Christian Contos, a detective with the Englewood Police Department, speaking during the Sept. 21 “Senior Safety Symposium” in Englewood.
Older adults have always been, and will always be, a target of fraud, said Christian Contos, a detective with the Englewood Police Department who spoke at the symposium.
Fraudulent callers often represent themselves as banks, medical providers, insurance representatives, family members or government agencies, he said.
“I promise you, a government agency will never call you out of the blue,” Contos said. “If there’s some reason that a government agency needs to contact you, we’re gonna come to your door. But even then, make sure you check who we are.”
Contos recommended looking for identifiers such as an identification tag or official vehicle. It’s also important to do research before signing any contracts or putting a deposit down for anything, he said.
Scammers may contact older adults through social media, such as Facebook, and try to get people to speak with them in a private chat room so they can delete the messages and avoid being tracked, he said.
This method of contact is often used for the “romance scam.” Scammers will send an older adult a Facebook friend request and try to form a relationship, Contos said.
“They’re gonna take you to a private chat room on the internet and then they’re gonna get bank account information from you,” he said.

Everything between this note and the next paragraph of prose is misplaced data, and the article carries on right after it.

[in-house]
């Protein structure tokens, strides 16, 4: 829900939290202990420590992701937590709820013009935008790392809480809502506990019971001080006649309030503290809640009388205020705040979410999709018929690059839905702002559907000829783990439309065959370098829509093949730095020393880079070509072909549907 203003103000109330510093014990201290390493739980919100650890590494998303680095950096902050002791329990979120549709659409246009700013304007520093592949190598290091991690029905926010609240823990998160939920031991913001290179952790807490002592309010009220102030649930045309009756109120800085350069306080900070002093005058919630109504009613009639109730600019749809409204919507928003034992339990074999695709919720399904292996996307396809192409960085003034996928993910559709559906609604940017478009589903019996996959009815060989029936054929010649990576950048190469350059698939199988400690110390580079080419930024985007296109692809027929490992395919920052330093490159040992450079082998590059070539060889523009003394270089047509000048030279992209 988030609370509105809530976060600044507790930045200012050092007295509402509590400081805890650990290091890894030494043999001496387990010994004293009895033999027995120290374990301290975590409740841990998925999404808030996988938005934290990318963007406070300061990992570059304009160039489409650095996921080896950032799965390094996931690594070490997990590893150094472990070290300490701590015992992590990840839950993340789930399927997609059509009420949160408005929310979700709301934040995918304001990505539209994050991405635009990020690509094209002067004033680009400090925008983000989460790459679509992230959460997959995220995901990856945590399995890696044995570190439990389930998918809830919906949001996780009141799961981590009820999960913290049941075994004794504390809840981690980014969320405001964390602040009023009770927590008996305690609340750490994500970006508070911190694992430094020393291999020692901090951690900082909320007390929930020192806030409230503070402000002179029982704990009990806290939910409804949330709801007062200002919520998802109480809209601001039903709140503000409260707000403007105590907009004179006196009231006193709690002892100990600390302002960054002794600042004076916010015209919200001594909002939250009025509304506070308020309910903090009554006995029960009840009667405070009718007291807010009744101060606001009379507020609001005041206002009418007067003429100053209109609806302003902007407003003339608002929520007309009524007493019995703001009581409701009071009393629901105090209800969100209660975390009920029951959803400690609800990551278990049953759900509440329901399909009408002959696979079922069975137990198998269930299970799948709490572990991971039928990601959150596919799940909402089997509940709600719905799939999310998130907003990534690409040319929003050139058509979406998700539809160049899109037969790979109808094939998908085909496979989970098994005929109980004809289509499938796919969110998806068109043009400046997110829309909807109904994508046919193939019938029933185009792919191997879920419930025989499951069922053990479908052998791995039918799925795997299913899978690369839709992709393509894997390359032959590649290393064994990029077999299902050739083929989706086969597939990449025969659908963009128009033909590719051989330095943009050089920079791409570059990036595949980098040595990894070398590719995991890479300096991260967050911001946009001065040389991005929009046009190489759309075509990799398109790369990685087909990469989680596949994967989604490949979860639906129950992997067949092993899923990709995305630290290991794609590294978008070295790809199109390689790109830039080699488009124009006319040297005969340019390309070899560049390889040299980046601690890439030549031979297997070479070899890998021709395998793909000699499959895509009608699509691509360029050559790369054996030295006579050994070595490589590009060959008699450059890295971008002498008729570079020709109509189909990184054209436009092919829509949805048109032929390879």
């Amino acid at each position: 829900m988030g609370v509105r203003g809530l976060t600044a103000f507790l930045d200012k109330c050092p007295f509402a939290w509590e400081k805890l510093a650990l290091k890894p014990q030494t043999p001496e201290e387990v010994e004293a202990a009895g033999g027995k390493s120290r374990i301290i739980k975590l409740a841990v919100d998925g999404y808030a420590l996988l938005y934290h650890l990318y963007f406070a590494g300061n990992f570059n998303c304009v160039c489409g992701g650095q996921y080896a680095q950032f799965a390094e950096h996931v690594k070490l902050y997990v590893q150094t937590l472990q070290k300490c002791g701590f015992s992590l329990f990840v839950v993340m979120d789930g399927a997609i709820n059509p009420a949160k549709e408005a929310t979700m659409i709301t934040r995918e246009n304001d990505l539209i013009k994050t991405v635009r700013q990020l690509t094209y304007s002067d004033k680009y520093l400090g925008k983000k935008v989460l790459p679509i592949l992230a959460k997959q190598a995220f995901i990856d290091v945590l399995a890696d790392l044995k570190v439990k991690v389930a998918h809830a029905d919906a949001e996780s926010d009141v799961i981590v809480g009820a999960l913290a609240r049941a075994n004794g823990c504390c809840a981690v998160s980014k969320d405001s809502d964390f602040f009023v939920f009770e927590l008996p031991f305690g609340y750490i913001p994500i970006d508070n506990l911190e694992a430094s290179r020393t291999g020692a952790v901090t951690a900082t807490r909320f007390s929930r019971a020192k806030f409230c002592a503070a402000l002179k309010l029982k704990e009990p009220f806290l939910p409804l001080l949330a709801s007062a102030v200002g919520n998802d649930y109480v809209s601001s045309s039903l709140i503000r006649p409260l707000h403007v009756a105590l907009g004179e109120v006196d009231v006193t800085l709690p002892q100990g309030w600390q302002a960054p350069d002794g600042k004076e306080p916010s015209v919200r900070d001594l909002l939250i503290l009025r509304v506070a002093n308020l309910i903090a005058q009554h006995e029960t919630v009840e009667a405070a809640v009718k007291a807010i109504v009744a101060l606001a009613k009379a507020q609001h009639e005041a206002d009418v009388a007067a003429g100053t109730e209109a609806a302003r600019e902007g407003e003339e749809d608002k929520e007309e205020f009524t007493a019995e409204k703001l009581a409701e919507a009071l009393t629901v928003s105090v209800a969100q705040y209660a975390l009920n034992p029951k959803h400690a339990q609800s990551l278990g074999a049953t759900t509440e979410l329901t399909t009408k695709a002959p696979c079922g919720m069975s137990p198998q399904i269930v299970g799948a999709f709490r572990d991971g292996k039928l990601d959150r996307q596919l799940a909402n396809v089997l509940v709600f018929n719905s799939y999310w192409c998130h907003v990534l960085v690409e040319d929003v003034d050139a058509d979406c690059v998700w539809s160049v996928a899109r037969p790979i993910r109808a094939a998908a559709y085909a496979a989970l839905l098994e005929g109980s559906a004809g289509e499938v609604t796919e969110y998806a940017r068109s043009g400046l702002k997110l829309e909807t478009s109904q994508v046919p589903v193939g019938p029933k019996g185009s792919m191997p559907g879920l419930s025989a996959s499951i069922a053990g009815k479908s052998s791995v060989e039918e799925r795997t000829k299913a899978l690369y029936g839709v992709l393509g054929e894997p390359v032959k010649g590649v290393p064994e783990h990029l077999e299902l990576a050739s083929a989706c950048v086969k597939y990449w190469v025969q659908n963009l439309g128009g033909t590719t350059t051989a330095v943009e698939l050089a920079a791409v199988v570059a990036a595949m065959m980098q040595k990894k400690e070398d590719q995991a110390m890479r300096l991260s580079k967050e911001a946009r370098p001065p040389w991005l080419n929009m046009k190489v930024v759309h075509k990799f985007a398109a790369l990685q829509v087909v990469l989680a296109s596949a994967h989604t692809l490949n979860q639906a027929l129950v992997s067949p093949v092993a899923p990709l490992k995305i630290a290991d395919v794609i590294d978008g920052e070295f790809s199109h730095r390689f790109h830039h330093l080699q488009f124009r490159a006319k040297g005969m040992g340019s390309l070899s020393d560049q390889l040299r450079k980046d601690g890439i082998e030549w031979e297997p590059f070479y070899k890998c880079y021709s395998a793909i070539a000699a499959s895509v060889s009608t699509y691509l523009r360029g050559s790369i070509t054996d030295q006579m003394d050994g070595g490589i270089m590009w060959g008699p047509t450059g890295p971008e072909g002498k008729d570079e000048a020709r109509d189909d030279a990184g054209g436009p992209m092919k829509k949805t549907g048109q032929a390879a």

According to a Feb. 11 news release from FBI Denver, the division saw about 200 romance scam victims, with more than $32 million in reported losses, between October and the end of January. About 60% of the victims were older than 60.
Scammers also often ask people to buy gift cards because it’s an easy way to get money and is “almost impossible for the law enforcements to track,” Contos said.
Another common type of scam is the lottery scam, in which scammers will say a person has won the lottery but has to pay taxes to collect the money, he said.
The “grandchild scam” typically involves someone contacting older adults and posing as their grandchild asking for money, he said.
Because scams can come across in an email, a phone call or social media, it’s important to “do your homework first,” he said.
Residents can report fraud by filing a police report online at bit.ly/Onlinepolicereport, or by calling the Englewood Police Department’s non-emergency line at (303) 761-7410. If the situation is an emergency, call 911.
An estimated 90 people attended the Sept. 21 “Senior Safety Symposium” in Englewood.
If a person calls 911, the first question to expect is, “What’s the location of your emergency?” Contos said. He advised people to communicate the specific address, road intersection or any visible businesses or buildings around them.